Five Things NOT to Say

When learning that someone has just lost a child, people are often at a loss for the right words to say. Instead of simply saying “I am sorry.” there is often this strange phenomenon where people feel a need to quote a cliche, which does much more harm than good.

Here are some phrases to avoid when you learn that someone has just lost a child:

“It is for the best.”
This is a nonsensical thing to say to a bereaved parent; regardless of the circumstances, it certainly is not a good thing that their child is dead. The pain and the grief they are feeling are enormous. Words like these diminish their grief, and trivialize the death of their child.

“At least you still have your other children.”
Again, this is a rather thoughtless thing to say. The presence of other living children may bring comfort or not, but again, doesn’t mean that the loss of the child is any less important. We are each individuals, and children are no different. Appreciate that parents have known their child as an individual, and grieve for them as an individual. Even if this child was an infant, or lost during pregnancy; they were an individual child whose parents had unique love for, dreams for, and a bond with.

“It is God’s will.”
This is rarely comforting or helpful. If someone believes that their child’s death is the will of God, then they will most likely voice this feeling. Not everyone shares the same faith in the same God. This may even be an affront to someone whose child has just died; “If God took my child then why didn’t he take away my pain and anguish? Am I being punished and made to suffer?”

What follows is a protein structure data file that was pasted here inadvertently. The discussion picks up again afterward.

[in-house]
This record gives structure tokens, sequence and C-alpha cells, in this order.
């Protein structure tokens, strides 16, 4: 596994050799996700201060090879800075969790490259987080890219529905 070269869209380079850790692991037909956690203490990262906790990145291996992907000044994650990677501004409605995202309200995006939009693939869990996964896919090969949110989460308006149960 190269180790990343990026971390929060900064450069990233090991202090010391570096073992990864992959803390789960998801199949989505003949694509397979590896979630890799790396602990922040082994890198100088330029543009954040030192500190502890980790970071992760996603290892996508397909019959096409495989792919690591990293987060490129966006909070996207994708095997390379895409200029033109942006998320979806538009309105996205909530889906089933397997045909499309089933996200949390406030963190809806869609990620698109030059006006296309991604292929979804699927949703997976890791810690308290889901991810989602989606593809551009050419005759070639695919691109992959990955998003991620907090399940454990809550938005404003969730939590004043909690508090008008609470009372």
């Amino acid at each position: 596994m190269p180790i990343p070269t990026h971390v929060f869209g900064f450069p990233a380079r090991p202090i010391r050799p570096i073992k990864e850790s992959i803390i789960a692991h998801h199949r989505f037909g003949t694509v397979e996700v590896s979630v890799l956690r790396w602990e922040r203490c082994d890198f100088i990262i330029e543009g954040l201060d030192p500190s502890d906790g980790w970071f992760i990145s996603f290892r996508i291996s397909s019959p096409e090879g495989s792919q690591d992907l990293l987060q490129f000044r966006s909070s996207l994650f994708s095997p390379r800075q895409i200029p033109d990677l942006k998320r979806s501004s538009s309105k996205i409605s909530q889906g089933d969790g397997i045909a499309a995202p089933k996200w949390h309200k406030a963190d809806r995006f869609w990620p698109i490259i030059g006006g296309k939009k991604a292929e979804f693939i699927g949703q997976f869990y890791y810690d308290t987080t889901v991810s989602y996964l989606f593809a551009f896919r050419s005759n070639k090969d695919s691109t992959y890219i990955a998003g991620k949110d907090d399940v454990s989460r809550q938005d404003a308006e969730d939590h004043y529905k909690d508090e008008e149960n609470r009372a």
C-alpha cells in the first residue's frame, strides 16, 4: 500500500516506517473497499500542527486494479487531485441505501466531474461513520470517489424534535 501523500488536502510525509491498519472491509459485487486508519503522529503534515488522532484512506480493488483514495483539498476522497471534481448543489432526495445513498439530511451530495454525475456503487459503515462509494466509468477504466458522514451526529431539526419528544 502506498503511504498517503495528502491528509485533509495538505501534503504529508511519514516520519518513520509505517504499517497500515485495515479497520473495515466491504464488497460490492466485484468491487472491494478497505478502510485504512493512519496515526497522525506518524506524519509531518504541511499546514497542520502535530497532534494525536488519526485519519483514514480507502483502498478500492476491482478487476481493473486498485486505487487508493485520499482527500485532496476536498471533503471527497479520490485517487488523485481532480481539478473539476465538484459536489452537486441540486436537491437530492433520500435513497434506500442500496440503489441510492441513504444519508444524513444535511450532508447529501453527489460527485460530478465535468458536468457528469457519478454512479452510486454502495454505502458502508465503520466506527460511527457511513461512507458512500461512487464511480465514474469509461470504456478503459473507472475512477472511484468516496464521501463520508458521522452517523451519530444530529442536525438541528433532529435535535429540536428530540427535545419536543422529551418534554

“Are you going to have another baby?” or “At least you can always have another baby.”
Children are not replaceable. This statement, especially in the days and weeks after the death implies that children are expendable commodity items. While the idea of a future child is often on the minds of bereaved parents, it is not a matter of replacement. You would not ask a newly-widowed person if they will be getting married again soon. Nor should you ask the newly bereaved parent if they are going to have another child.

“I know how you feel.”
No, you don’t know how they feel. Even if you have lost a child of your own in the exact same circumstances – you have no idea how another person is feeling. Do not diminish their pain by saying “me too”. When speaking to the parent about their grief, it may or may not be appropriate to voice that “you understand” what they are saying, but you should not go so far as to say that you know how they feel after losing their child.

Now that we’ve gone over some things that you should not say to the bereaved parents… what should you say? Here are some ideas of things that are supportive and helpful:

“I am so sorry.”
“I don’t know what to say.”
“I am here if you want to talk about it.”
“I am remembering your child today.” (on the anniversary of the death or the child’s birthday.)
“I know you are hurting and I want to be here for you.”

When a parent experiences the death of their child, it is an acute pain and grief that they are feeling. It is usually best to just speak from your heart and if you find it is an awkward silence – that is OK! If you are at a loss for words, say so! Parents who have lost a child would much rather hear your sincere sadness and support through your stumbling and ineloquent words than some canned phrase that is thoughtless and hurtful.

Take a moment to think before you speak. The parents will forever remember your graciousness.